This month we bring you a selection of international failure.
One thing that we try to emphasis in our social media crisis training is that brands cannot isolate offline events from spreading to the virtual realm. It just takes one funny picture, one careless sentence in an interview or one bad business decision – soon they’ll be uploaded and shared around social media channels. Before you know it that one small mistake made in one small area of the world is trending on Twitter and it seems like everyone is attacking your brand.
All brands, no matter how much they use social, should ensure that they have a team of people who are ready to respond quickly and appropriately should the brand come under attack.
In March, Australian food retailer Coles committed the now classic faux pas of daring to ask Twitter followers to “Finish this sentence”. These things never end well – especially when you already have people campaigning against the brand. Coles, for example, is at the centre of a protest about the prices the brand offers to farmers. Of course people are going to take this chance to stick it to the brand that they have a beef with.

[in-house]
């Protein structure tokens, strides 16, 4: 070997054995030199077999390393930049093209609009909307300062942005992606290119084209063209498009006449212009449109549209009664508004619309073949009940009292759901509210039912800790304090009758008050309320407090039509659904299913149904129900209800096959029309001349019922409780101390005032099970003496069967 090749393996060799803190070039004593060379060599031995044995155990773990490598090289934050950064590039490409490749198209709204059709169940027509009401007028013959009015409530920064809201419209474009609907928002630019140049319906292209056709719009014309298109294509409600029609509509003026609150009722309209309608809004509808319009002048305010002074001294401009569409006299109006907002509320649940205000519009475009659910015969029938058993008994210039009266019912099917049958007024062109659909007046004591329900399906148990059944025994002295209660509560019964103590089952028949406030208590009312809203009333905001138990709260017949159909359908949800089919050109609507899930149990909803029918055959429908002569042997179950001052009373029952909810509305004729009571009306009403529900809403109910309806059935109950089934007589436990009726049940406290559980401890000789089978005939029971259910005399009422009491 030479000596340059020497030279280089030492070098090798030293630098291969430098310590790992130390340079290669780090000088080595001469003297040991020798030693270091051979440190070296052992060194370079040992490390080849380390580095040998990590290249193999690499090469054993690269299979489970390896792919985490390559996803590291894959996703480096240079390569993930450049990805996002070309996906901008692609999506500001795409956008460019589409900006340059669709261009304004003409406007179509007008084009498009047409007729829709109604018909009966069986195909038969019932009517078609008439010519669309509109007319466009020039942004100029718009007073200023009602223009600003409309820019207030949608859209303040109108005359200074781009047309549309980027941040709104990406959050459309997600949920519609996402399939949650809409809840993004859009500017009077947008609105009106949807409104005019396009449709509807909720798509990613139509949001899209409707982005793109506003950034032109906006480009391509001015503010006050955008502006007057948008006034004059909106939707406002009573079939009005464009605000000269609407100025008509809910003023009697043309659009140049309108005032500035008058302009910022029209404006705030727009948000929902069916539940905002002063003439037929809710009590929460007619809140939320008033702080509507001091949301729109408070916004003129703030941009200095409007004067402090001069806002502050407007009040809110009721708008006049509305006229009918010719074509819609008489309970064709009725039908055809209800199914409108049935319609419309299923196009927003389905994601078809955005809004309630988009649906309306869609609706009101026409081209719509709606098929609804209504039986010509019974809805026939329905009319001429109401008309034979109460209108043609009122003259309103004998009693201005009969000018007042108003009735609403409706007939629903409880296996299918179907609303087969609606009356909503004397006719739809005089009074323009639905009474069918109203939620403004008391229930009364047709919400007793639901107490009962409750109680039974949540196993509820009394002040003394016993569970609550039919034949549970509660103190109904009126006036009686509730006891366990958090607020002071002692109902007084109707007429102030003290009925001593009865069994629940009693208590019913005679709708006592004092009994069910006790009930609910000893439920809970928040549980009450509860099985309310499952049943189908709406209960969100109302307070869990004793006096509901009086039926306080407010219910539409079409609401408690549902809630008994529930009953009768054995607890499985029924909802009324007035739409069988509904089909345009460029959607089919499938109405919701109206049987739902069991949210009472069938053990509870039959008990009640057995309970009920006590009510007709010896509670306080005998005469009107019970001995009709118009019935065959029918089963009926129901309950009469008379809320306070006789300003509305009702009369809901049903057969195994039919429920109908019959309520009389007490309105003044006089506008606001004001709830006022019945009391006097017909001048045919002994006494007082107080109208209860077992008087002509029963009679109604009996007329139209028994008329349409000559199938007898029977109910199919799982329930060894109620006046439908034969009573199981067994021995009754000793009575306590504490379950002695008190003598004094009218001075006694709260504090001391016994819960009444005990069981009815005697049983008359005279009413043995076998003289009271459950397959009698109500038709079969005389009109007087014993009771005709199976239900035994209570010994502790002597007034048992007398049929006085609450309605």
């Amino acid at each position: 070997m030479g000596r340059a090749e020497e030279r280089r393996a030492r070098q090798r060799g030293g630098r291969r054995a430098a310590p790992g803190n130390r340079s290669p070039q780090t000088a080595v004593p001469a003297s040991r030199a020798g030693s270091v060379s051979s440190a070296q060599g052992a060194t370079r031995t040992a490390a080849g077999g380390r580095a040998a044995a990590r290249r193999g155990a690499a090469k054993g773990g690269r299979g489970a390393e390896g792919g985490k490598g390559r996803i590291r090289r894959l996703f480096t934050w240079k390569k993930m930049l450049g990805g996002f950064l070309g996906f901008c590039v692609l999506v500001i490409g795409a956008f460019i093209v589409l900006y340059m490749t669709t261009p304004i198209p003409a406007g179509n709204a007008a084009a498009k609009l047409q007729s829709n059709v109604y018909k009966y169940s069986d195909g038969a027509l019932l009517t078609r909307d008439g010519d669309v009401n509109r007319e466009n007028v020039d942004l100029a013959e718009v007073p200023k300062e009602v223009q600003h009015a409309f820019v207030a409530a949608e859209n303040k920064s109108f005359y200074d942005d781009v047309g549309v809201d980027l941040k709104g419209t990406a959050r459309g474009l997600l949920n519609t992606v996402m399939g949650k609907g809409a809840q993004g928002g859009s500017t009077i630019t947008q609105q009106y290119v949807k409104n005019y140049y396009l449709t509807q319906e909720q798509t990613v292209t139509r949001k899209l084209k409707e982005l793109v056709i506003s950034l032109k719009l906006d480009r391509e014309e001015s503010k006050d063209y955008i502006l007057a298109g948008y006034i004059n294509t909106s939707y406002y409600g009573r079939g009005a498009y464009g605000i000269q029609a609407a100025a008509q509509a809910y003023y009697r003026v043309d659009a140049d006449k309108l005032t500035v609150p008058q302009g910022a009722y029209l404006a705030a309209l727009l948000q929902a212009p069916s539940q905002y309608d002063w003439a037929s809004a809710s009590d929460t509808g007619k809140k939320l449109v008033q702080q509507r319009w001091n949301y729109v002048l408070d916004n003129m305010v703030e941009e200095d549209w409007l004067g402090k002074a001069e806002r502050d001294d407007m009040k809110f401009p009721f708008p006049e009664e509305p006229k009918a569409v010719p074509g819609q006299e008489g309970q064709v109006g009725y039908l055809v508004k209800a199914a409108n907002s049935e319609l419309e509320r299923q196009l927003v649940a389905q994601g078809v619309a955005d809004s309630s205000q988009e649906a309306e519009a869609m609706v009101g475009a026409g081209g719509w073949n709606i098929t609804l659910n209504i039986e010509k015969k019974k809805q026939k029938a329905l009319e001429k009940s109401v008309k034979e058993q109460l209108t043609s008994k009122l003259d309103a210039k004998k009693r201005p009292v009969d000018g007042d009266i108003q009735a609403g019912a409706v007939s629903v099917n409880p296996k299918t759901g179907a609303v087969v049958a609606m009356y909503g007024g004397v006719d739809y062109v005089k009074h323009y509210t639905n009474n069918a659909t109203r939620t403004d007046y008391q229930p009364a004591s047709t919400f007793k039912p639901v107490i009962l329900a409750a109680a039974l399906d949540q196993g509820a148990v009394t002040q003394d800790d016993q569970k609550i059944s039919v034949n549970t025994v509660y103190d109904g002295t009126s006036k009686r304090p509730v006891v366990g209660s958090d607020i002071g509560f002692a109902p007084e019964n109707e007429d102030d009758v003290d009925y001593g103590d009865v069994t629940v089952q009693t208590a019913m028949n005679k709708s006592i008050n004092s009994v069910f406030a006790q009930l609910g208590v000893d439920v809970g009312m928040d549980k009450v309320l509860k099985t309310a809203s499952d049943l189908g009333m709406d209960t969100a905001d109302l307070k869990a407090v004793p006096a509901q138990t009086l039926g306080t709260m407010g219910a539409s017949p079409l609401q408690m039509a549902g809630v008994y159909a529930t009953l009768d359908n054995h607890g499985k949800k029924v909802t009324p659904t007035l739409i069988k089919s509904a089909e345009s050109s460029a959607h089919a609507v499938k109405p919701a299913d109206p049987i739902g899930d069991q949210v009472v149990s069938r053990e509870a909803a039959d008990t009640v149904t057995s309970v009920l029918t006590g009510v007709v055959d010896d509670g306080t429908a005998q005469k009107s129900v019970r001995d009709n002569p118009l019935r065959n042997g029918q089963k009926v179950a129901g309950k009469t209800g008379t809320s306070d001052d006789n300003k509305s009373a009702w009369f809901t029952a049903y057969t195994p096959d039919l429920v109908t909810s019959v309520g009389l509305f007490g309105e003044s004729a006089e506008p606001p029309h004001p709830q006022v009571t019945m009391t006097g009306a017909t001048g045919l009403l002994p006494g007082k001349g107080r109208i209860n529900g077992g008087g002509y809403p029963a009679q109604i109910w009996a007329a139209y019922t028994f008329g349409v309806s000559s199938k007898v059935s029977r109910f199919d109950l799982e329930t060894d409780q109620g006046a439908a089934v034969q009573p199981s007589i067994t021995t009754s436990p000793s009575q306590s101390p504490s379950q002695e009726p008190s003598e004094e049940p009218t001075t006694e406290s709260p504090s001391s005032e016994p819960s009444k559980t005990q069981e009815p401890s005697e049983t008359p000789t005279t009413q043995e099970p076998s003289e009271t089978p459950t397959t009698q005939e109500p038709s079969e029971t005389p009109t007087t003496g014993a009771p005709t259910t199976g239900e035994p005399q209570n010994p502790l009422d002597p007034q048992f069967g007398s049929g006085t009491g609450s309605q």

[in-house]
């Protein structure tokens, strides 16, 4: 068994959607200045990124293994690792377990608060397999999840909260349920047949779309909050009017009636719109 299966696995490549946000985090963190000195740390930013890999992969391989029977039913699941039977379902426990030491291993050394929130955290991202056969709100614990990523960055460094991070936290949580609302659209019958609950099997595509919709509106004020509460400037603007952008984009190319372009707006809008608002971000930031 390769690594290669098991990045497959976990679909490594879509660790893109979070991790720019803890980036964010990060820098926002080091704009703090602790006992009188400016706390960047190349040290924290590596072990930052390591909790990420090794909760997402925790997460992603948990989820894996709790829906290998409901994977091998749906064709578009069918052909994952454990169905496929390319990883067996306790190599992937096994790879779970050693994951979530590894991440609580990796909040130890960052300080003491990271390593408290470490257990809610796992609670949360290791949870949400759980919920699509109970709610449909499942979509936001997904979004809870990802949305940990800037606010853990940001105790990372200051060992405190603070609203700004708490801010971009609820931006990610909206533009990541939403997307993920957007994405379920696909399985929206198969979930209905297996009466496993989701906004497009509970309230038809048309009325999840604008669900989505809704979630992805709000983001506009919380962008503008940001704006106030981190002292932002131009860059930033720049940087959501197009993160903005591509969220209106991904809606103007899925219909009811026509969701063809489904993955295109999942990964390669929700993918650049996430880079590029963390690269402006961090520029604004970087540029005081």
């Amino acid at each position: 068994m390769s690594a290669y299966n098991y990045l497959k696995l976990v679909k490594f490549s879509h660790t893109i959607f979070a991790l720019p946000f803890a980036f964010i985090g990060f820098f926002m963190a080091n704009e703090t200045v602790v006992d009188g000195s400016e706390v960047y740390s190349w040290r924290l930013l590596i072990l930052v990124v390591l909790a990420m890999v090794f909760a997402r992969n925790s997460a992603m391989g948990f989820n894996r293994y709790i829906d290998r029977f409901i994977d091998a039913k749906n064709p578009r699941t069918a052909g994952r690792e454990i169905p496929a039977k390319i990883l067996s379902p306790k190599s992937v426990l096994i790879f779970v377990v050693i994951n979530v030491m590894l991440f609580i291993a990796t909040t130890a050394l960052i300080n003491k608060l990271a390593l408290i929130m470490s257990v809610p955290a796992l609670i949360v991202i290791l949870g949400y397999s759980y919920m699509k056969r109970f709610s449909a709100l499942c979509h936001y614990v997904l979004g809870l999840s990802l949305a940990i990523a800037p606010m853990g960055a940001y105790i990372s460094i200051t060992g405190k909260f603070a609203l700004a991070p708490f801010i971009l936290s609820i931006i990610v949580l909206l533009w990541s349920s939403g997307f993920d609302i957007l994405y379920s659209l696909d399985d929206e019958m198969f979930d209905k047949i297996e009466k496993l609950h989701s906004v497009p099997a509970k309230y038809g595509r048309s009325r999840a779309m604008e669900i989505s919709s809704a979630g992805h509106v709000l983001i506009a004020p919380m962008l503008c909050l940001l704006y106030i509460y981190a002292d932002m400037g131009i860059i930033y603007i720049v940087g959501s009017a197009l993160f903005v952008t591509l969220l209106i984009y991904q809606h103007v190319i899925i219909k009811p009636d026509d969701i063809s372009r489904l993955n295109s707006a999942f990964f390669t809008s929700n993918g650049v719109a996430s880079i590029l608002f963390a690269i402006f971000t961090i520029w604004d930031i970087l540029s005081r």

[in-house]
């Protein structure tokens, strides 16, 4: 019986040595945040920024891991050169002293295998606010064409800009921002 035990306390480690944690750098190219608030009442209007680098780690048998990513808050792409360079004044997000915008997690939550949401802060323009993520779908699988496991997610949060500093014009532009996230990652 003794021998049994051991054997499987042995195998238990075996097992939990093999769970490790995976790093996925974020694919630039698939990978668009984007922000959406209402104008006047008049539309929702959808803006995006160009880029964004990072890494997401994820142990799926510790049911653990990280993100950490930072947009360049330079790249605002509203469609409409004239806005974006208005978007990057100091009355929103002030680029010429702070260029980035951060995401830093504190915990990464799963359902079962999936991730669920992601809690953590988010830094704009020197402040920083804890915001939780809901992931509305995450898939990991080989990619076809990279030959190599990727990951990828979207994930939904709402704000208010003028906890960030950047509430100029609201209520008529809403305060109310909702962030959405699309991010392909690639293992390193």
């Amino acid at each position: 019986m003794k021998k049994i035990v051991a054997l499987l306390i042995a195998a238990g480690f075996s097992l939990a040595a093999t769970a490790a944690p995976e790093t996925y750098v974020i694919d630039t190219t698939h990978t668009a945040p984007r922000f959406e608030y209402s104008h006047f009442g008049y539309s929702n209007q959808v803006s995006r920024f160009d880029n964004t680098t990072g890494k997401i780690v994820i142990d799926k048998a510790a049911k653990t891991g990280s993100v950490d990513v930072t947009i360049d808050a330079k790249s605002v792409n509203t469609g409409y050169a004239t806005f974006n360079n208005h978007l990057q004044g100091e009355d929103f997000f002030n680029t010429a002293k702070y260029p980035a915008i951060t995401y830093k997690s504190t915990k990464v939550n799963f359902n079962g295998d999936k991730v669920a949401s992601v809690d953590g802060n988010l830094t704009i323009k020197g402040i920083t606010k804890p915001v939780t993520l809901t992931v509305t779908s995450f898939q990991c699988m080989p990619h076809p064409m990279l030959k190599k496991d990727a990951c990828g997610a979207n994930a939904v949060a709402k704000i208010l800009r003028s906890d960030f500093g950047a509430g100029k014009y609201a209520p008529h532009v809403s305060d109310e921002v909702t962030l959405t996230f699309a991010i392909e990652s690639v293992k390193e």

There were enough funny responses to create a storify page, which included attacks about the brands policy on other issues.
But it’s okay, because Coles was quick to respond. After an hour it tweeted:
It took one hour for Coles to make itself look monumentally out of touch with its customers and their concerns – the brands response did nothing to repair the damage that had been done.
Which takes us to the Canadian bust bus.
Yes, you read that right.
Pity the poor electoral candidate whose campaign team failed to “proof” the all-important campaign bus. Okay, so they spelt her name right, but surely someone on the team has a juvenile sense of humour?